Long Island, NY Attorney Assisting the Elderly with Long-Term Care Insurance
Insurance companies are pushing Long-Term Care Insurance to their clients, but as a consumer, you have to ask yourself if it is going to be the ideal investment for you. In recent years, more consumers are becoming aware of just how expensive it is to endure long-term care – and more importantly, they are realizing the financial burden that this places on their loved ones.
From nursing homes to residential facilities to assisted living and in-home care, these types of long-term care solutions add up quickly. An individual’s life savings could easily be eaten up in just a few years of long-term care – and for those who have not adequately saved, that could spell disaster.
Long-term insurance is there to help with these situations, but it shouldn’t be something that you buy just because your insurance agent has told you to do so. Instead, you need to sit down and create a long-term plan that includes insurance products – and most importantly, you need to speak with an attorney to make sure that you are adequately covered on all angles.
When Do People Purchase Long-Term Care Insurance?
Most consumers will not purchase long-term care insurance until they are in their 60s. Though, there are some who will purchase it sooner if they know that they will be in need of long-term care. Most people, however, are unable to predict their financial health in the future; therefore, most do not know that they need long-term care insurance until the reasons are right in front of them.
Consider the Odds
Statistics have shown some daunting numbers. Despite what insurance companies will tell you, you may not have a high risk of needing a nursing home or assisted facility. In fact, a large majority of those who stay in long-term care facilities have a short-term stay. Out of those who are sent there, it is estimated that they only spend about six months.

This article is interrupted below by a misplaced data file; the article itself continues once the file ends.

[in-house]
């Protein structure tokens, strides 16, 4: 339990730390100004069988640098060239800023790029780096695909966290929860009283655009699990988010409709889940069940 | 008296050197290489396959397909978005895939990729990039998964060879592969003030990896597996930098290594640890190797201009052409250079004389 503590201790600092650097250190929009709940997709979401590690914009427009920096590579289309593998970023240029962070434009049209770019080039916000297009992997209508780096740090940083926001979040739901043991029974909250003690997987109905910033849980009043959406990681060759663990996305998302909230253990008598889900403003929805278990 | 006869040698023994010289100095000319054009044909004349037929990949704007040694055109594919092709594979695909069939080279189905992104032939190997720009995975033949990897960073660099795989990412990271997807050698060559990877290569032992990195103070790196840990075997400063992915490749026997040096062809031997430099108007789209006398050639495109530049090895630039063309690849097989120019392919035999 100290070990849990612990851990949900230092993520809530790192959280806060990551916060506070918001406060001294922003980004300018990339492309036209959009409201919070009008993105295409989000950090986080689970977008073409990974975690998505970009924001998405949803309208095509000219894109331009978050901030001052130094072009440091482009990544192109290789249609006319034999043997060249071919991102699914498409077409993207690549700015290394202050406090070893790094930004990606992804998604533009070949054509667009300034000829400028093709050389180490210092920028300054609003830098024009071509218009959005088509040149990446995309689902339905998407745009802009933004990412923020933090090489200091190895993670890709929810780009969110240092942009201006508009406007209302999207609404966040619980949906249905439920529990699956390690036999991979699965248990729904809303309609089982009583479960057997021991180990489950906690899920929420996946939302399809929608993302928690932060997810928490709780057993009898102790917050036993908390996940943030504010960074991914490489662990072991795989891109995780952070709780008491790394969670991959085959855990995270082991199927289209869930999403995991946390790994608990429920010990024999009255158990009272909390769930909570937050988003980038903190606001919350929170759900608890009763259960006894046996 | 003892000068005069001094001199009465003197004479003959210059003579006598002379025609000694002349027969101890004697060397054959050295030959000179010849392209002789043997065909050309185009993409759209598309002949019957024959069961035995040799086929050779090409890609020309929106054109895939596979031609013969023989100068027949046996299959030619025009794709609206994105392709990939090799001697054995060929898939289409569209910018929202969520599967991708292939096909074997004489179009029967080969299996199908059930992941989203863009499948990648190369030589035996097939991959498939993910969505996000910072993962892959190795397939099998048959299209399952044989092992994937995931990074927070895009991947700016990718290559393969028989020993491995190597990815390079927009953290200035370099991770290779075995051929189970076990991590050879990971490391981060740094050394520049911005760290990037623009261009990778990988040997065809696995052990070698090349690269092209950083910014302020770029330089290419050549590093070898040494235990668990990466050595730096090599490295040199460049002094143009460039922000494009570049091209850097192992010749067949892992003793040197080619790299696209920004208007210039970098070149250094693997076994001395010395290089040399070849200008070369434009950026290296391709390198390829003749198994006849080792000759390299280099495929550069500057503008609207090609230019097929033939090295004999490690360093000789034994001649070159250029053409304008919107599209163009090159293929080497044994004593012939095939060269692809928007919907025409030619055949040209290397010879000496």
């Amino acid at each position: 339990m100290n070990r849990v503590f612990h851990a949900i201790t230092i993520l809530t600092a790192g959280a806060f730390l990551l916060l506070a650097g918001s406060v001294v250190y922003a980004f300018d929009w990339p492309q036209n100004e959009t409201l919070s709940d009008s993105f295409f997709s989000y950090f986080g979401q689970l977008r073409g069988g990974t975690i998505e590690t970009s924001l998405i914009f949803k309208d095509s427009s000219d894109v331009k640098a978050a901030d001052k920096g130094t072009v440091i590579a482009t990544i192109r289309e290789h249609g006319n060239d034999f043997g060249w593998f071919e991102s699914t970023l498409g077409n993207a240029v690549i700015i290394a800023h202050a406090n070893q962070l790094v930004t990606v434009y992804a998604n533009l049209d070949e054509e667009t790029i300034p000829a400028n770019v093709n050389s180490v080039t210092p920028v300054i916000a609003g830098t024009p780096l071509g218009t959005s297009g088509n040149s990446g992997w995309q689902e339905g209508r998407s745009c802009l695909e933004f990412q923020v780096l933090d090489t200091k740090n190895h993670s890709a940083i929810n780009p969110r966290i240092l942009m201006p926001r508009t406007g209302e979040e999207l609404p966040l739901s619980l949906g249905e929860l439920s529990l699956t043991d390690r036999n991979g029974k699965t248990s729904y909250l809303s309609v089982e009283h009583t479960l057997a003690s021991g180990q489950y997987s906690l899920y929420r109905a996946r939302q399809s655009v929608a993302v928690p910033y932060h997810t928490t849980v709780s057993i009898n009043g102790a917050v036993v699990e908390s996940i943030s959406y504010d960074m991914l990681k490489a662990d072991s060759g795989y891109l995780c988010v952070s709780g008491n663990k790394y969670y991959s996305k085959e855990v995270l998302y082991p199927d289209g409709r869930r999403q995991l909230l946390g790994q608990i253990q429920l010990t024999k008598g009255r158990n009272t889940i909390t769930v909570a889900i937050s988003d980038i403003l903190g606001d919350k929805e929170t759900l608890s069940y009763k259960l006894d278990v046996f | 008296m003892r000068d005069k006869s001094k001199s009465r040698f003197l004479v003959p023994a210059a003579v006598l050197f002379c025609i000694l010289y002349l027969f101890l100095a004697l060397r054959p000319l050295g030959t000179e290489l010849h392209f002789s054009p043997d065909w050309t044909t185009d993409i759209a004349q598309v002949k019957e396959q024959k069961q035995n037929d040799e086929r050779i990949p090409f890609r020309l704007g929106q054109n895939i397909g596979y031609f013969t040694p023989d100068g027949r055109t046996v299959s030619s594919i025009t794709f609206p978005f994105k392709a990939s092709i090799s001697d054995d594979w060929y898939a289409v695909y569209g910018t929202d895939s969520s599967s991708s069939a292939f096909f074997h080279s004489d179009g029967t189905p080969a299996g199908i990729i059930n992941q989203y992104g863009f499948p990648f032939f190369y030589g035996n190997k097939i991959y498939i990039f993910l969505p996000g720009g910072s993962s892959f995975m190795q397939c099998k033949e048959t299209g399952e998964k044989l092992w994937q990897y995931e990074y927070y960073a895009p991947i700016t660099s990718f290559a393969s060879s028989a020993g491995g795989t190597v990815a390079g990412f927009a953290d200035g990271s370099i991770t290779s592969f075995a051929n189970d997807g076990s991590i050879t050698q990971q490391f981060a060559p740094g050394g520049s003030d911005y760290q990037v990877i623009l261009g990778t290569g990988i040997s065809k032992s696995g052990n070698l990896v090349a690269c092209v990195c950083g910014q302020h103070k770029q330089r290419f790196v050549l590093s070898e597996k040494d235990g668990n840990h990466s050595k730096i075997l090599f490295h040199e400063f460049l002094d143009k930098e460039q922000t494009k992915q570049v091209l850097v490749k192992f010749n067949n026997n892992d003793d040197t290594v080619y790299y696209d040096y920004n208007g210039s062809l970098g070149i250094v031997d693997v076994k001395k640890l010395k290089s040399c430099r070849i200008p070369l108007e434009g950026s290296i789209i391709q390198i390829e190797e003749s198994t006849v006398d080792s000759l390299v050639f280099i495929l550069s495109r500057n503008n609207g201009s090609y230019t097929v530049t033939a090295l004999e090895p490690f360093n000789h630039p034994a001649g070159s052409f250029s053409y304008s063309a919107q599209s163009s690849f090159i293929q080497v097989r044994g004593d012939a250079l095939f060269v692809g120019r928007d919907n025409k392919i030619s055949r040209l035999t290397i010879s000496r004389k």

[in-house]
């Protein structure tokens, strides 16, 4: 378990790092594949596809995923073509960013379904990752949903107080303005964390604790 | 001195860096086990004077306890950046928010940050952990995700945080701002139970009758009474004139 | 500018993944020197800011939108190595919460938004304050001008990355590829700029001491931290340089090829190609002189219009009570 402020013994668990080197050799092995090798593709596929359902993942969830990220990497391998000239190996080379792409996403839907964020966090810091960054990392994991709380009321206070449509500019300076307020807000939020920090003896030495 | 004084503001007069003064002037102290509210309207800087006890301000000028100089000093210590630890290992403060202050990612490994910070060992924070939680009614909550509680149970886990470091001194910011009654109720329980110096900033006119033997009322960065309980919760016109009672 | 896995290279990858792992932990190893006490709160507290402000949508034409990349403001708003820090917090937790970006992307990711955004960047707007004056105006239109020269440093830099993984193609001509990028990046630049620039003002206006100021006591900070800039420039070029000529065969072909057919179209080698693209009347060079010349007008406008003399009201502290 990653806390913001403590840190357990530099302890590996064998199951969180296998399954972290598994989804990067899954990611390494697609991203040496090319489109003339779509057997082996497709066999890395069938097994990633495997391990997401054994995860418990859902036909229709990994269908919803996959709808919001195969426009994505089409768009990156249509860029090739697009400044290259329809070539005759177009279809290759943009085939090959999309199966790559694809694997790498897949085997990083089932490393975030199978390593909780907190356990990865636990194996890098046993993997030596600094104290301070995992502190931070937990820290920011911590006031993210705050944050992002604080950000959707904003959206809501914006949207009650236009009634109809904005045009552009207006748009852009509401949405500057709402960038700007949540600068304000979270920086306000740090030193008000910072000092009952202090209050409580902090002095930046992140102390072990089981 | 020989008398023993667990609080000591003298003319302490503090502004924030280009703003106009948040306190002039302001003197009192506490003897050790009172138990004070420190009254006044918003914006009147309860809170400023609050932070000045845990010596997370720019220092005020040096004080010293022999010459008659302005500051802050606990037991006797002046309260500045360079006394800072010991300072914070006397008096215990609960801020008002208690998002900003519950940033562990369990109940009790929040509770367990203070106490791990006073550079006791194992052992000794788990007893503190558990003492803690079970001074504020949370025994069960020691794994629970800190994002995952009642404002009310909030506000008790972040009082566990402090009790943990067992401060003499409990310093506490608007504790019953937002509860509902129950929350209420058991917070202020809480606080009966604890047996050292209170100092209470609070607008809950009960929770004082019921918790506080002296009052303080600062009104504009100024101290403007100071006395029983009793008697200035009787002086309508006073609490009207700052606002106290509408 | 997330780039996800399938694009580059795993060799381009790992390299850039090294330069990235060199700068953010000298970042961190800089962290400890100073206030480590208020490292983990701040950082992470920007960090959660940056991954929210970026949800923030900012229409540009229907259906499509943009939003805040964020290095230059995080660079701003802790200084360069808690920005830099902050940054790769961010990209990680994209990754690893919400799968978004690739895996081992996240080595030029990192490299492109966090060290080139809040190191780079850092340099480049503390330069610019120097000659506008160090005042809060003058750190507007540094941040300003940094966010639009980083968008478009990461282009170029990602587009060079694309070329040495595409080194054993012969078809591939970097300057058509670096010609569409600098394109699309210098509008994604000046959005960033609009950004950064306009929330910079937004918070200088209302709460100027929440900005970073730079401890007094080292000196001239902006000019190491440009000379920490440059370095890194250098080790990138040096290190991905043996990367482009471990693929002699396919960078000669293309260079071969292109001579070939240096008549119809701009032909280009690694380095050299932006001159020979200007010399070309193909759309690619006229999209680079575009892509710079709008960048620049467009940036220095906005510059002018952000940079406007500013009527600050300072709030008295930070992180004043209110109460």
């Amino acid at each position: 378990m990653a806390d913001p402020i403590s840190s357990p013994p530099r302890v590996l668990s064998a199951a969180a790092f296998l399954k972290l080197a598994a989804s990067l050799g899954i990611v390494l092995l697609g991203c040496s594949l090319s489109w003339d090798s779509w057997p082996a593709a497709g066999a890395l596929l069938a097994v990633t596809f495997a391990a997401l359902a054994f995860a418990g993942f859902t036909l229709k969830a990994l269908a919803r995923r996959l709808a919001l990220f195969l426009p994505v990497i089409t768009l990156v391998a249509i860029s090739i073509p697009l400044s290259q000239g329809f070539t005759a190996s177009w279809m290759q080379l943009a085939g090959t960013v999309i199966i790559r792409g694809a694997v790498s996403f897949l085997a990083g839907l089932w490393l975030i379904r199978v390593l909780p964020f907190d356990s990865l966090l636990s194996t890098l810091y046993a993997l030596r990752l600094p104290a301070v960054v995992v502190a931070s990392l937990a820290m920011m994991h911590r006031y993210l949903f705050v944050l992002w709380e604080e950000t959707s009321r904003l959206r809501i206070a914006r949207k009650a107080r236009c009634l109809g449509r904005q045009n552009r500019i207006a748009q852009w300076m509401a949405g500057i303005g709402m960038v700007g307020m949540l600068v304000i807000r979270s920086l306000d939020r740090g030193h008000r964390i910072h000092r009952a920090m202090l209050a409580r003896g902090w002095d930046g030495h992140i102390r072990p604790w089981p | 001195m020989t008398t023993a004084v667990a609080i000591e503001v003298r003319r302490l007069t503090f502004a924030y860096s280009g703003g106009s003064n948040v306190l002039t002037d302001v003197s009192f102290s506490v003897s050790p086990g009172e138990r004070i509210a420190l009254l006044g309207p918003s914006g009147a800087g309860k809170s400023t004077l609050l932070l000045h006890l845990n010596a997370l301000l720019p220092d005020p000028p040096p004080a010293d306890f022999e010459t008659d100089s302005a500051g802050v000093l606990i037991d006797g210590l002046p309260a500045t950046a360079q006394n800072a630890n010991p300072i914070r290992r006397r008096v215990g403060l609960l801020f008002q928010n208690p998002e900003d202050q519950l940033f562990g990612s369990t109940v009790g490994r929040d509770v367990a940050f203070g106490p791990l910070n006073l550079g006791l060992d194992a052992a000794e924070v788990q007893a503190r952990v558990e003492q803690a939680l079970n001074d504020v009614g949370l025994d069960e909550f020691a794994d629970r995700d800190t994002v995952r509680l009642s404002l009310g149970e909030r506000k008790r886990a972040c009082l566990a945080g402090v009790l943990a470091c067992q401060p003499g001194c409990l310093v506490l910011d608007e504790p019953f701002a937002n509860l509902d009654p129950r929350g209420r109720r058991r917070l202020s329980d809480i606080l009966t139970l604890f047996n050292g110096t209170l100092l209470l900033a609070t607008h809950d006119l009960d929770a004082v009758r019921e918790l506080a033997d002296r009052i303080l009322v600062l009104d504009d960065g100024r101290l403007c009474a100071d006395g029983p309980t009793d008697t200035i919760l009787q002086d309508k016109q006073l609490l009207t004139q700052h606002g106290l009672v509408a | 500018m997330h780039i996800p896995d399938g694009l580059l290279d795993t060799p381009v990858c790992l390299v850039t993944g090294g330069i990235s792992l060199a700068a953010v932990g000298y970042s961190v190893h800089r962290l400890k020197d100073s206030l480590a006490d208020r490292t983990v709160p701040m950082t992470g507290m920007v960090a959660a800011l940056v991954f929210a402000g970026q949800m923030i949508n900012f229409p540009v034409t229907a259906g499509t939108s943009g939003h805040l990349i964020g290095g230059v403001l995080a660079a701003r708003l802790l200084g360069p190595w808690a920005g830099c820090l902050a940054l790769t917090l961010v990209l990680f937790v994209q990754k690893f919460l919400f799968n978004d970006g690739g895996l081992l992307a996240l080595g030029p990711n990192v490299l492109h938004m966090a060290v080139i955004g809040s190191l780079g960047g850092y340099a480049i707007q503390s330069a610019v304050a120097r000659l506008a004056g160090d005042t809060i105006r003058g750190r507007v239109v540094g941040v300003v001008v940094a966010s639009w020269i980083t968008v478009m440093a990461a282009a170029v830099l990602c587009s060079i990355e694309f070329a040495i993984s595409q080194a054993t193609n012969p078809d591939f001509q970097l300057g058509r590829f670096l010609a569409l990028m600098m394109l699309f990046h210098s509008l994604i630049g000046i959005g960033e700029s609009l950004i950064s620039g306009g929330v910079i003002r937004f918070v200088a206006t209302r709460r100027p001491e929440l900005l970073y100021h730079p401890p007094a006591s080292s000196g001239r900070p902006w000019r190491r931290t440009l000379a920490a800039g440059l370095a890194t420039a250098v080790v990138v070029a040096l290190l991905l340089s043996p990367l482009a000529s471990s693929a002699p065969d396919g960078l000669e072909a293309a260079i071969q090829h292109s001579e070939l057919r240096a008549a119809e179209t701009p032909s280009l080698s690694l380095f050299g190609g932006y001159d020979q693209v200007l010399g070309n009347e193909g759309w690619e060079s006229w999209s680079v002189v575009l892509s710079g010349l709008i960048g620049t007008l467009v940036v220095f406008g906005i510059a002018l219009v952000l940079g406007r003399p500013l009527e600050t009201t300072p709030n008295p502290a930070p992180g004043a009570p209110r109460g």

If you have a chronic condition, the likelihood that you will need long-term care does increase. But, you should not supplement solely with an insurance policy. Instead, you should speak with your elder law attorney in Long Island, New York to assess all of your options. Your attorney may help you with Medicare planning and other long-term care solutions as part of your estate plan first.
Consider the Pros and Cons
- You will get savings protection. One of the biggest pros to long-term care insurance is that you can preserve your long-term savings. If you suffer from a disease like Alzheimer’s, you will need around-the-clock care as your disease progresses. This can be extremely costly and quickly erode your savings accounts. With long-term care insurance, you preserve that savings for other costs.
- Broader coverage than health insurance and Medicare. Medicare and health insurance only cover so much of the cost of in-home care and long-term care facilities. The rest would be out of your own pocket. But, with long-term care insurance, you can offset that cost.
- Covering certain conditions. Some insurers will allow you to cover certain preexisting conditions. You will need to select a policy based on your chronic condition or disease, such as diabetes, heart disease, cancer, etc.
- Rates are high. You may find that long-term care insurance premiums are just too high. If you end up not using the coverage to its fullest, it will cost you more than it will save you.
Seek a Well-Rounded Estate Plan Instead of One Insurance Policy
Instead of relying solely on insurance to help you later in life, talk to an estate planning attorney and explore all of your options. You may be surprised at just how much a well-rounded estate plan could save you. To see what is available to you, contact the Law Office of Andrew M. Lamkin at 516-605-0625 or request more information online.